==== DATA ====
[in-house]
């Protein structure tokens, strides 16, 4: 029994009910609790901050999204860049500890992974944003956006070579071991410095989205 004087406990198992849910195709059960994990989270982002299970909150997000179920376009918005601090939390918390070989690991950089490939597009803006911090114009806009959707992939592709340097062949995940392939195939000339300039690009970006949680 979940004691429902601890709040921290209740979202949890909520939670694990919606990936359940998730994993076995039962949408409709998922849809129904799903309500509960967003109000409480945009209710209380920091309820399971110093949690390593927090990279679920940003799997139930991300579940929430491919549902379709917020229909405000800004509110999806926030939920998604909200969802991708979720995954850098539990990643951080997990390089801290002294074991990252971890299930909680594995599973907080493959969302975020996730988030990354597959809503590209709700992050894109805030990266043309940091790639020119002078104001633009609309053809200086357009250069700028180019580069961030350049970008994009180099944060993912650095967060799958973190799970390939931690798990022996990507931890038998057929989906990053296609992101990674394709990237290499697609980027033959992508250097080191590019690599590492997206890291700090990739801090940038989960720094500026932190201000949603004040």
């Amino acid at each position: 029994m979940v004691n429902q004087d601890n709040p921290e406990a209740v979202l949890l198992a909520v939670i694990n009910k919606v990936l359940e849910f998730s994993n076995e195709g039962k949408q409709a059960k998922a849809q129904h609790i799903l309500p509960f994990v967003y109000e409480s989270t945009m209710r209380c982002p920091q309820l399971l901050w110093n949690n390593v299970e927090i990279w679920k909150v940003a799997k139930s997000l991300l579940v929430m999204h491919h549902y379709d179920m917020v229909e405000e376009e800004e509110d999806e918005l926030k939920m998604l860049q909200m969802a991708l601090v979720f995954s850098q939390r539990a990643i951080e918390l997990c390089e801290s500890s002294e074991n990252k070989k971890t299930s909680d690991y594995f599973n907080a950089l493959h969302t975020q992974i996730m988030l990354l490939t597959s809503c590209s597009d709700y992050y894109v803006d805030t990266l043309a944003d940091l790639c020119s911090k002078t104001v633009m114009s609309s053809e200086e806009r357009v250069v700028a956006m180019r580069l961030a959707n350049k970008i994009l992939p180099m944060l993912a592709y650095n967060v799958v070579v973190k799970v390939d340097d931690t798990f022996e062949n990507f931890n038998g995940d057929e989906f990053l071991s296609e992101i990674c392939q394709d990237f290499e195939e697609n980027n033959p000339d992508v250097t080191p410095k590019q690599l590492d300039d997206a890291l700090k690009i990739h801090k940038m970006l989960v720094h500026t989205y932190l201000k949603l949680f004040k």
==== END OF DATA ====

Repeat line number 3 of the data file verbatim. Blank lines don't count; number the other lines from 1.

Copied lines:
């Amino acid at each position: 029994m979940v004691n429902q004087d601890n709040p921290e406990a209740v979202l949890l198992a909520v939670i694990n009910k919606v990936l359940e849910f998730s994993n076995e195709g039962k949408q409709a059960k998922a849809q129904h609790i799903l309500p509960f994990v967003y109000e409480s989270t945009m209710r209380c982002p920091q309820l399971l901050w110093n949690n390593v299970e927090i990279w679920k909150v940003a799997k139930s997000l991300l579940v929430m999204h491919h549902y379709d179920m917020v229909e405000e376009e800004e509110d999806e918005l926030k939920m998604l860049q909200m969802a991708l601090v979720f995954s850098q939390r539990a990643i951080e918390l997990c390089e801290s500890s002294e074991n990252k070989k971890t299930s909680d690991y594995f599973n907080a950089l493959h969302t975020q992974i996730m988030l990354l490939t597959s809503c590209s597009d709700y992050y894109v803006d805030t990266l043309a944003d940091l790639c020119s911090k002078t104001v633009m114009s609309s053809e200086e806009r357009v250069v700028a956006m180019r580069l961030a959707n350049k970008i994009l992939p180099m944060l993912a592709y650095n967060v799958v070579v973190k799970v390939d340097d931690t798990f022996e062949n990507f931890n038998g995940d057929e989906f990053l071991s296609e992101i990674c392939q394709d990237f290499e195939e697609n980027n033959p000339d992508v250097t080191p410095k590019q690599l590492d300039d997206a890291l700090k690009i990739h801090k940038m970006l989960v720094h500026t989205y932190l201000k949603l949680f004040k």